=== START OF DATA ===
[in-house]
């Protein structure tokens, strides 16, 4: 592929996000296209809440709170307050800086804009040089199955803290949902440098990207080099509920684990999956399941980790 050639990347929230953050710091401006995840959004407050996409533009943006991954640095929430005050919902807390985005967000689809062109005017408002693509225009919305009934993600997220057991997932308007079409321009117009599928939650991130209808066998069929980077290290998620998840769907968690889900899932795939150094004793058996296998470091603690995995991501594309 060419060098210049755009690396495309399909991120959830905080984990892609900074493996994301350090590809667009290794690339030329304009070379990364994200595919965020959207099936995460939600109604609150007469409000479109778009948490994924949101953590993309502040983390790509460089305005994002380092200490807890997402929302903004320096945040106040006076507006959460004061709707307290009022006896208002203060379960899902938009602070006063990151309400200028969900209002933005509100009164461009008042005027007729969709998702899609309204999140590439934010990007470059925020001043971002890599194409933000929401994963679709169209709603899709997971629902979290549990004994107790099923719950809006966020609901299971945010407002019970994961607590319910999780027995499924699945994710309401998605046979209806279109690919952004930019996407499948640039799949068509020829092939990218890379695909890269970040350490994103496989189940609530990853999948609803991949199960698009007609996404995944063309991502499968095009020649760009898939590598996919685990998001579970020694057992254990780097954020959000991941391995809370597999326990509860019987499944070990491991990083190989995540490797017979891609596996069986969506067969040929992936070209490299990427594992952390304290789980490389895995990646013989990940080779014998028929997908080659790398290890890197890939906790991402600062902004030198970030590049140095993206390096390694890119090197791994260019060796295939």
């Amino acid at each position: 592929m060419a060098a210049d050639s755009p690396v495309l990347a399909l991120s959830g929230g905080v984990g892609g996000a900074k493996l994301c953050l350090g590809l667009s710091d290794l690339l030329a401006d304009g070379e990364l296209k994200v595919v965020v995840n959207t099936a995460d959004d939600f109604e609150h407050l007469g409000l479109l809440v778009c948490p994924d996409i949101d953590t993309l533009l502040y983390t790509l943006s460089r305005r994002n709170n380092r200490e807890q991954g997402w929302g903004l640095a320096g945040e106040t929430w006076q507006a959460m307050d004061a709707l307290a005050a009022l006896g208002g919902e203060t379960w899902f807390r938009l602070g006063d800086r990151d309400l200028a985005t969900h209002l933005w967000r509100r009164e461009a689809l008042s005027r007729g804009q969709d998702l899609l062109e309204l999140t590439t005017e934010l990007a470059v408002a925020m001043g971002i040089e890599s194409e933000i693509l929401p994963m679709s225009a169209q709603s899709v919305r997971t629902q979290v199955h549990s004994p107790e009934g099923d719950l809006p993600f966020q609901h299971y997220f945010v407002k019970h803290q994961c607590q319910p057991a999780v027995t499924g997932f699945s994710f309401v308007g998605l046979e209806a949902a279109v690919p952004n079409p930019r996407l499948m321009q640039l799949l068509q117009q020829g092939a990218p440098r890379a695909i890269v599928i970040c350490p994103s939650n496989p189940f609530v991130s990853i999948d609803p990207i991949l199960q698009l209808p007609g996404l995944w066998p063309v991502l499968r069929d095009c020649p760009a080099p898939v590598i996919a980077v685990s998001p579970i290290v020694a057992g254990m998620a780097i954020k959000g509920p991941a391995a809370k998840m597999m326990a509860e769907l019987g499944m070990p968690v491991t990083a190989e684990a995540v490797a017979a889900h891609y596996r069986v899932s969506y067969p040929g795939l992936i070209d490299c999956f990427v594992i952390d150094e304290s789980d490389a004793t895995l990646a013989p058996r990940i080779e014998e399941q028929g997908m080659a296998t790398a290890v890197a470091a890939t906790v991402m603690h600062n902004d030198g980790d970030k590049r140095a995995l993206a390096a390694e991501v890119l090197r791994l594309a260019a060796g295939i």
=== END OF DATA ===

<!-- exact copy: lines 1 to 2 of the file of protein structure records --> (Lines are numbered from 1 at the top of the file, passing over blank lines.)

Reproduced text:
[in-house]
């Protein structure tokens, strides 16, 4: 592929996000296209809440709170307050800086804009040089199955803290949902440098990207080099509920684990999956399941980790 050639990347929230953050710091401006995840959004407050996409533009943006991954640095929430005050919902807390985005967000689809062109005017408002693509225009919305009934993600997220057991997932308007079409321009117009599928939650991130209808066998069929980077290290998620998840769907968690889900899932795939150094004793058996296998470091603690995995991501594309 060419060098210049755009690396495309399909991120959830905080984990892609900074493996994301350090590809667009290794690339030329304009070379990364994200595919965020959207099936995460939600109604609150007469409000479109778009948490994924949101953590993309502040983390790509460089305005994002380092200490807890997402929302903004320096945040106040006076507006959460004061709707307290009022006896208002203060379960899902938009602070006063990151309400200028969900209002933005509100009164461009008042005027007729969709998702899609309204999140590439934010990007470059925020001043971002890599194409933000929401994963679709169209709603899709997971629902979290549990004994107790099923719950809006966020609901299971945010407002019970994961607590319910999780027995499924699945994710309401998605046979209806279109690919952004930019996407499948640039799949068509020829092939990218890379695909890269970040350490994103496989189940609530990853999948609803991949199960698009007609996404995944063309991502499968095009020649760009898939590598996919685990998001579970020694057992254990780097954020959000991941391995809370597999326990509860019987499944070990491991990083190989995540490797017979891609596996069986969506067969040929992936070209490299990427594992952390304290789980490389895995990646013989990940080779014998028929997908080659790398290890890197890939906790991402600062902004030198970030590049140095993206390096390694890119090197791994260019060796295939």